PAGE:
Retail Intel for Commerce Marketers
Updated: Dec 21, 2022
As part of their ongoing mission to help clients stay ahead of the competition in a fast-paced, constantly evolving marketplace, The Mars Agency’s Customer Development teams closely monitor the strategic activity taking place across all key retailers and channels.
Each month, the teams compile Marketplace Assessment reports on the retailers (Walmart, Target, Kroger, Amazon) and channels (Regional Grocery, Small Format, Club, Emerging) that are most important to our clients’ business success. The following report outlines 8 noteworthy events across the retail landscape from the team’s most recent round of assessments in November.
Amazon Layoffs: Priority Shift?
The Story: The majority of the 10,000 employees that Amazon laid off in November were part of the Alexa and retail teams. And the retail layoffs came mostly from the first party ranks, not functions related to Amazon’s third-party marketplace — which is more profitable, requires fewer people to operate, and has been consistently gaining a larger percentage of the retail sales mix percent over the years.
These moves suggest that Amazon is entering a new era that will focus more on ROI across the organization and leave considerably less room for the experiments and unprofitable ventures that have been part of the company’s DNA (remember the Dash button?).
Relevance: With the peak demand for ecommerce sparked by pandemic lockdowns subsiding globally, Amazon has experienced a significant erosion in profitability, and its retail market share has declined. The retailer could be planning to use the 3P marketplace to sustain retail growth — and to grow more profitably.
Opportunity: Brands might want to consider following Amazon’s lead and adopting a hybrid 1P/3P model for selling on the platform. 3P sellers typically have greater control over their pricing, product listings, and new product launches, although they assume responsibility for fulfillment and customer services as well. If this is where Amazon will be placing its future retail emphasis, brands should give it a good look.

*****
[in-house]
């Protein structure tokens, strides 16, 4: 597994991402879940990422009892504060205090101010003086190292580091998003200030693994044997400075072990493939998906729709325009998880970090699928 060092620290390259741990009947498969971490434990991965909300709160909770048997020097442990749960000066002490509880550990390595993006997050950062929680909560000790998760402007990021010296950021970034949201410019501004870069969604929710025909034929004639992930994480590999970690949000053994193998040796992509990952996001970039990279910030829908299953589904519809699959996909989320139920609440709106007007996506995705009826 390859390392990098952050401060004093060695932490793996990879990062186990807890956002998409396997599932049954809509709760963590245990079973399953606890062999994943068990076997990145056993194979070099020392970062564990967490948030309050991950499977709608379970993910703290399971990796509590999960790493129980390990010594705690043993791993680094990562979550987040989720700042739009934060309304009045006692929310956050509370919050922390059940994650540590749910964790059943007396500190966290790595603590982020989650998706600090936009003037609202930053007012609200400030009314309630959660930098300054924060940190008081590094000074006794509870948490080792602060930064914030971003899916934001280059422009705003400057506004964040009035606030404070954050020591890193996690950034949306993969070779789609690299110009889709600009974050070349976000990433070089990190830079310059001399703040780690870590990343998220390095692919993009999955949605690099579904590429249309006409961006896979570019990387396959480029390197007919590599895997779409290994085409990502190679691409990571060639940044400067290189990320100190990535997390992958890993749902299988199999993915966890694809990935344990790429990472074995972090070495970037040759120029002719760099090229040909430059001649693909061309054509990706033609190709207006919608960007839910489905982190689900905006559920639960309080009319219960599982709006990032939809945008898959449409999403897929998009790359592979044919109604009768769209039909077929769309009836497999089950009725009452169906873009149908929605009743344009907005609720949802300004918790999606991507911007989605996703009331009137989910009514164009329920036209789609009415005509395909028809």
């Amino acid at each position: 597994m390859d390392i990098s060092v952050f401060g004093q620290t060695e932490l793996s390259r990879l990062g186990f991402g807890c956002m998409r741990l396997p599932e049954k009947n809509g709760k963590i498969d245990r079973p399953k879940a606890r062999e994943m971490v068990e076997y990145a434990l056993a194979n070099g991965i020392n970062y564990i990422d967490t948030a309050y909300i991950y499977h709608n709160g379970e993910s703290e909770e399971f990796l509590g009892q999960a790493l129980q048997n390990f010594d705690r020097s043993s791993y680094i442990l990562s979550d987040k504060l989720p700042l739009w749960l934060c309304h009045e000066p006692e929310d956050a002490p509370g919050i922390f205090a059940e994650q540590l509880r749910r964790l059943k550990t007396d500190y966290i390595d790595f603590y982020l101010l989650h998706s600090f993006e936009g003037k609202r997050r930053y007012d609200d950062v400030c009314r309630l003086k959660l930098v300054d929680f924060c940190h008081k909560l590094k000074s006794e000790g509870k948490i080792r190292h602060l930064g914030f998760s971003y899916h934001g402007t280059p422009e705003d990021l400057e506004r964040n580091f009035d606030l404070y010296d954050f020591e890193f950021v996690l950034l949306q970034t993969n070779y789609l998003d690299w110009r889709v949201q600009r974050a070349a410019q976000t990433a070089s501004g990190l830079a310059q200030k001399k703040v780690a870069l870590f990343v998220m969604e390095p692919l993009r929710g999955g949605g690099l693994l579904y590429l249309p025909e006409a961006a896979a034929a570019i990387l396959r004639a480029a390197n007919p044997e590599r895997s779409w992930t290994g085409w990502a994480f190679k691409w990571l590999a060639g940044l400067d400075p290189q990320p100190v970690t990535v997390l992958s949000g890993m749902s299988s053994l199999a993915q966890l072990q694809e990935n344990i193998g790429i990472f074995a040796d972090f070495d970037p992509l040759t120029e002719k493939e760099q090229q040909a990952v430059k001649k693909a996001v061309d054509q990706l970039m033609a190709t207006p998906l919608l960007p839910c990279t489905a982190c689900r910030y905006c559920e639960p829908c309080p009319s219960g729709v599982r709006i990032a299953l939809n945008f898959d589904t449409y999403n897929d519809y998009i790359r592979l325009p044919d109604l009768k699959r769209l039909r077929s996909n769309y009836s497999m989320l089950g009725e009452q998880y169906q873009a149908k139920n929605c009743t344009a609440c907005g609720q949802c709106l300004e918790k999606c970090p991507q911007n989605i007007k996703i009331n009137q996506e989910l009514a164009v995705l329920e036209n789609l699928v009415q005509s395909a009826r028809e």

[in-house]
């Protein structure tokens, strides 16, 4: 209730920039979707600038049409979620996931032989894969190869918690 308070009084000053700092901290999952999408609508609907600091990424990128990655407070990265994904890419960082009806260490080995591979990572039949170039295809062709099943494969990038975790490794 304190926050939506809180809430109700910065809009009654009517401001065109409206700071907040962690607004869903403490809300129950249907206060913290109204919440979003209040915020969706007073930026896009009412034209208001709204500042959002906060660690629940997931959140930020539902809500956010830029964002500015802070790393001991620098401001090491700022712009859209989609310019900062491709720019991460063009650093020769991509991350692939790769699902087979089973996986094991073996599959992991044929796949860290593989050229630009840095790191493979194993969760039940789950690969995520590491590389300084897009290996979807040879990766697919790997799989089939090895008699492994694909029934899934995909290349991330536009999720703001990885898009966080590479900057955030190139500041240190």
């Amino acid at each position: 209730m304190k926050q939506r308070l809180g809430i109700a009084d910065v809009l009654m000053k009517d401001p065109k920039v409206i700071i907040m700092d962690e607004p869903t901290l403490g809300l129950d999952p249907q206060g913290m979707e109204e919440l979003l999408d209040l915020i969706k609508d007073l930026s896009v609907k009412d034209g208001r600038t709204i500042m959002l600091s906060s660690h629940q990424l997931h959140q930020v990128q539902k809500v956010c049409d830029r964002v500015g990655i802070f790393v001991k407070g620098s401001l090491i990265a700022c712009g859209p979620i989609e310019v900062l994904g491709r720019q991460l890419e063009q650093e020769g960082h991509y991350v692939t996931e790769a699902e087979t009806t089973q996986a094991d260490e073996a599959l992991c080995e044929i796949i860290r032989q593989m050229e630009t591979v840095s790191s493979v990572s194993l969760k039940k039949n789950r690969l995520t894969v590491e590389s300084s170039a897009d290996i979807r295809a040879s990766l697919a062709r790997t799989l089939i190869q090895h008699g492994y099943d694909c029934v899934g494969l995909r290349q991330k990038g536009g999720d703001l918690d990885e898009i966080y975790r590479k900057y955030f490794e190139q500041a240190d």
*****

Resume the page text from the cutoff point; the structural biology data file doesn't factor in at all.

Amazon, Snapchat Partner on AR
The Story: Meanwhile, the product manufacturer side of Amazon has entered a partnership to use social media platform Snapchat’s augmented reality “lenses” to let shoppers virtually try on eyewear from the Amazon Fashion brand.
Relevance: Millions of customers regularly use Amazon’s AR shopping technology across various product categories, with Virtual Try-On for Eyewear being a long-time favorite. This partnership will extend that capability to Snapchat’s 363 million active daily users.
Amazon Fashion joins numerous other retailers and brands using Snapchat’s AR lenses to give shoppers an opportunity to virtually try on apparel and accessories before seamlessly purchasing the items through direct links to ecommerce venues.
Opportunity: Try-on technology and other types of AR-based engagement are fast becoming common practice for brands looking to effectively reach digital audiences — especially the hard-to-please Gen Z.
“It’s a challenge to reach Gen Z in a traditional manner,” said Jaclyn Wyatt, Head of Digital Media for Samsung Electronics America, while extolling the virtues of virtual try-ons at Advertising Week in New York last September. The technology lets consumers “have the shopping experience right there” on their phones to help them make purchase decisions, she explained.
Best Buy Tests Stores of the Future
The Story: Best Buy is looking toward the future of the physical store in two ways: